Species: M. pudica
Mimosa pudica L.
The Sensitive plant (Mimosa pudica L.) is a creeping annual or perennial herb often grown for its curiosity value: the compound leaves fold inward and droop when touched, re-opening within minutes. Mimosa pudica is native to Brazil, but is now a pantropical weed. Other names given to this curious plant are TickleMe Plant tm, Humble plant, Shame plant, Sleeping grass, Prayer Plant, Touch-me-not, Makahiya (Philippines, meaning “shy”), Mori Vivi (West Indies), mate-loi (false death) (Tonga). The Chinese name for this plant translates to “shyness grass”. The species epithet, pudica, is Latin for “bashful” or “shrinking”, because of its curious nature and easy procreation. Its Sinhala name is Nidikumba, where ‘nidi’ means ‘sleep’. The seeds are currently marketed to children under the name TickleMe Plant tm. The stem is erect in young plants, but becomes creeping or trailing with age. The stem is slender, branching, and sparsely to densely prickly, growing to a length of 1.5 m (5 ft). The leaves are bipinnately compound, with one or two pinnae pairs, and 10-26 leaflets per pinna. The petioles are also prickly. Pedunculate (stalked) pale pink or purple flower heads arise from the leaf axils. The globose to ovoid heads are 8-10 mm in diameter (excluding the stamens). On close examination, it is seen that the floret petals are red in their upper part and the filaments are pink to lavender. The fruit consists of clusters of 2-8 pods from 1-2 cm long each, these prickly on the margins. The pods break into 2-5 segments and contain pale brown seeds some 2.5 mm long.
Mimosa pudica is well known for its rapid plant movement. In the evening the leaflets will fold together and the whole leaf droops downward. It then re-opens at sunrise. This type of motion has been termed nyctinastic movement. The leaves also close up under various other stimuli, such as touching, warming, or shaking. The stimulus can also be transmitted to neighbouring leaves. These types of movements have been termed seismonastic movements. The cause is a loss of turgor pressure. The movement is caused by “a rapid loss of pressure in strategically situated cells that cause the leaves to droop right before one’s eyes”.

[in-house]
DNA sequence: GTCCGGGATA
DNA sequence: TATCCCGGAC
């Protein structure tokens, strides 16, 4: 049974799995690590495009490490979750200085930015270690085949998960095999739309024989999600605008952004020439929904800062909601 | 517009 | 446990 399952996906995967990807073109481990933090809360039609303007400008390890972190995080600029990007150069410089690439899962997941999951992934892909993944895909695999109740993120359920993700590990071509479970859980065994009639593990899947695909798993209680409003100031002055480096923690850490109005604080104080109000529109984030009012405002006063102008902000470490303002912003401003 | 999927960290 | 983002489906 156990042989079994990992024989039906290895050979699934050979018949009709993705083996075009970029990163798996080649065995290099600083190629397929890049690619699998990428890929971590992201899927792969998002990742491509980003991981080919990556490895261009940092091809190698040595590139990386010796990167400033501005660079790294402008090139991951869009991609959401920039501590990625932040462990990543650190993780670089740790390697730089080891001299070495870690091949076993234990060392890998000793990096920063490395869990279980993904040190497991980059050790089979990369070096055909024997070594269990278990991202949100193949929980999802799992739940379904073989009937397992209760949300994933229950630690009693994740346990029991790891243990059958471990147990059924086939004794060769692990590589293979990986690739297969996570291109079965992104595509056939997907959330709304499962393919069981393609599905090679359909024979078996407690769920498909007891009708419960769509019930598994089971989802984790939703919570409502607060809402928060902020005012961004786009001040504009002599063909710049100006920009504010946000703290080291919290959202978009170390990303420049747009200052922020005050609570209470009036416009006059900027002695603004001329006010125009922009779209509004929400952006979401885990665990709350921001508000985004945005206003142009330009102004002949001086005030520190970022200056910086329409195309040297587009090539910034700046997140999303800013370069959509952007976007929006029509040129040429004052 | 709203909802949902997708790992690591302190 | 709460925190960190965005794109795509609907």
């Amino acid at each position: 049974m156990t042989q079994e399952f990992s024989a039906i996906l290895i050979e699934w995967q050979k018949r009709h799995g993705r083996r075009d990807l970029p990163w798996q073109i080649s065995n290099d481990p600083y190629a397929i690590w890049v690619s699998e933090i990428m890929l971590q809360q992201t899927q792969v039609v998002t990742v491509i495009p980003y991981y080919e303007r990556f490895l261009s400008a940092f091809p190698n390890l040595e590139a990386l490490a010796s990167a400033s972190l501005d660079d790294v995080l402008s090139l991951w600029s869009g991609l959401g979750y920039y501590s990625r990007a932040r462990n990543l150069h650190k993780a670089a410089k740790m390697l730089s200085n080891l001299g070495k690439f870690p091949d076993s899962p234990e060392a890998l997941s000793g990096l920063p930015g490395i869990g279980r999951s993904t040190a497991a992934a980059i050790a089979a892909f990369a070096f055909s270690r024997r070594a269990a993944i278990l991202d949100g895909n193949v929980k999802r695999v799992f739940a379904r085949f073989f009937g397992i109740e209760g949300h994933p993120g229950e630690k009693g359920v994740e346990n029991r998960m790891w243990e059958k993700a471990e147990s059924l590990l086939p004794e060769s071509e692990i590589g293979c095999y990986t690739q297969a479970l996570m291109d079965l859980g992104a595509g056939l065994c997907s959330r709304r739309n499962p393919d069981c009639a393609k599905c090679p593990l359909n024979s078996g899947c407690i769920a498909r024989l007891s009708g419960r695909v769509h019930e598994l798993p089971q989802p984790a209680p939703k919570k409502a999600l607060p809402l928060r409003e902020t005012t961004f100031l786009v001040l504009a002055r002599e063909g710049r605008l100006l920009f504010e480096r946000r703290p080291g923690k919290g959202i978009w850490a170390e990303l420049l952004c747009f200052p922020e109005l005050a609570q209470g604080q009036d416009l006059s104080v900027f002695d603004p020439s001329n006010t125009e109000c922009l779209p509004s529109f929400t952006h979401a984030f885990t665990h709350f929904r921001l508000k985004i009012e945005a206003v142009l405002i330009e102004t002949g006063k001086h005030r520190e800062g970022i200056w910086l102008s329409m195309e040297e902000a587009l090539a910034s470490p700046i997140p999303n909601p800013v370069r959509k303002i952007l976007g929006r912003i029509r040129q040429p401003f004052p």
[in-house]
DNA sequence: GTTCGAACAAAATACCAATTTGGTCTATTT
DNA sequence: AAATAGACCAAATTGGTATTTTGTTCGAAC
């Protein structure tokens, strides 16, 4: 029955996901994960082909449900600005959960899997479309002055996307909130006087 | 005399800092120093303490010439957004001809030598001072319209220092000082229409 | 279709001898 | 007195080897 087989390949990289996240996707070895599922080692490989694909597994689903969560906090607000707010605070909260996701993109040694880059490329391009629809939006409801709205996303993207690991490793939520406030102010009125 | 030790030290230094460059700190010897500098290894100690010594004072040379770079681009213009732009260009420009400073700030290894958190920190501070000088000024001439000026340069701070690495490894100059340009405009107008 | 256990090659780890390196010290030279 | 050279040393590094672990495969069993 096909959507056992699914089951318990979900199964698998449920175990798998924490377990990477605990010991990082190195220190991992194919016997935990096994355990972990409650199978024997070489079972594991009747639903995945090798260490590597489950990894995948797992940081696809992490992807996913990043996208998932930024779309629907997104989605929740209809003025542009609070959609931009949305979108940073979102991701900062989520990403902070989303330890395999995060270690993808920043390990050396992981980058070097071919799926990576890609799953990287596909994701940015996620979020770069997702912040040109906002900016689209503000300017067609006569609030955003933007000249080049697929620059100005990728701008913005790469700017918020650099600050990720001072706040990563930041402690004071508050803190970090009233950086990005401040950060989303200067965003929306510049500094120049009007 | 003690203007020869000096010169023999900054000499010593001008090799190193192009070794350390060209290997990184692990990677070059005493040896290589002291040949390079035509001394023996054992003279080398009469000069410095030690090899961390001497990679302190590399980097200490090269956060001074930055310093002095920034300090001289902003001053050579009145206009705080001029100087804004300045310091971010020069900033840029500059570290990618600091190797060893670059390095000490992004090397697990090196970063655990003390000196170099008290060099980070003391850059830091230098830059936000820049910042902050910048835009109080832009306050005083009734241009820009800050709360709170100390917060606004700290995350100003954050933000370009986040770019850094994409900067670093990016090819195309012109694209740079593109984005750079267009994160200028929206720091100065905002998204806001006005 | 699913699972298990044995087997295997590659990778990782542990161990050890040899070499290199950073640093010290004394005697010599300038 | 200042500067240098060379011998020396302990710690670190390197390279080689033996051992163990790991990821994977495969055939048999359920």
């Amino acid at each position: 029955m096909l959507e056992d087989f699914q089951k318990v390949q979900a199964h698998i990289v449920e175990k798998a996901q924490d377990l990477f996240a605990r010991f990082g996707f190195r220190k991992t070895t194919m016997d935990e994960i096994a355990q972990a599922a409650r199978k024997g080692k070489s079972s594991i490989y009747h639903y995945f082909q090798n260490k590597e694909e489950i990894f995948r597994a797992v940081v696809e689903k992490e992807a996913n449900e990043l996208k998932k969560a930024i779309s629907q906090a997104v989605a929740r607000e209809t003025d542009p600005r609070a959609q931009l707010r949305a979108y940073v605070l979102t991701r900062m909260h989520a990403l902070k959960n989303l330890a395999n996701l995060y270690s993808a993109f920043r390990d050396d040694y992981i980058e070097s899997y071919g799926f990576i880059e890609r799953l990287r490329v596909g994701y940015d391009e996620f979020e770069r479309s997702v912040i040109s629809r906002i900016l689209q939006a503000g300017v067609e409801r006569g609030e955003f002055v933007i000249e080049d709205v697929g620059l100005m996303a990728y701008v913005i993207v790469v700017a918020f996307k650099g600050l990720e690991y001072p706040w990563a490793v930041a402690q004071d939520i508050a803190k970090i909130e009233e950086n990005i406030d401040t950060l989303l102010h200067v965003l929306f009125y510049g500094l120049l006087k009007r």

The plant lajjalu described in Ayurveda has been identified as Mimosa pudica. This plant has several alternate Sanskrit common names, including Namaskari, and Rakta Paadi.
In Ayurveda, the plant is described as a plant which folds itself when touched and spreads its leaves once again after a while. It is said to have a bitter and astringent taste. It is used for diarrhea (athisaara), Amoebic dysentery (raktaatisaara), , gynecological disorders, skin diseases, bronchitis, general weakness and impotence. Most commonly used is the root, but leaves, flowers, bark, and fruit can also be implemented.
Ayurvedan Properties (guna) of Lajjalu
- Has tikta and kashaya rasa (bitter and astringent taste).
- Has property of cold (sheetha).
- Balances kapha, pitta.
- Shushrutha has placed this plant in Priyangwambhastaadi gana.
In cultivation, this plant is most often grown as an indoor annual, but is also grown for groundcover. Propagation is generally by seed.
Information originally appeared on Wikipedia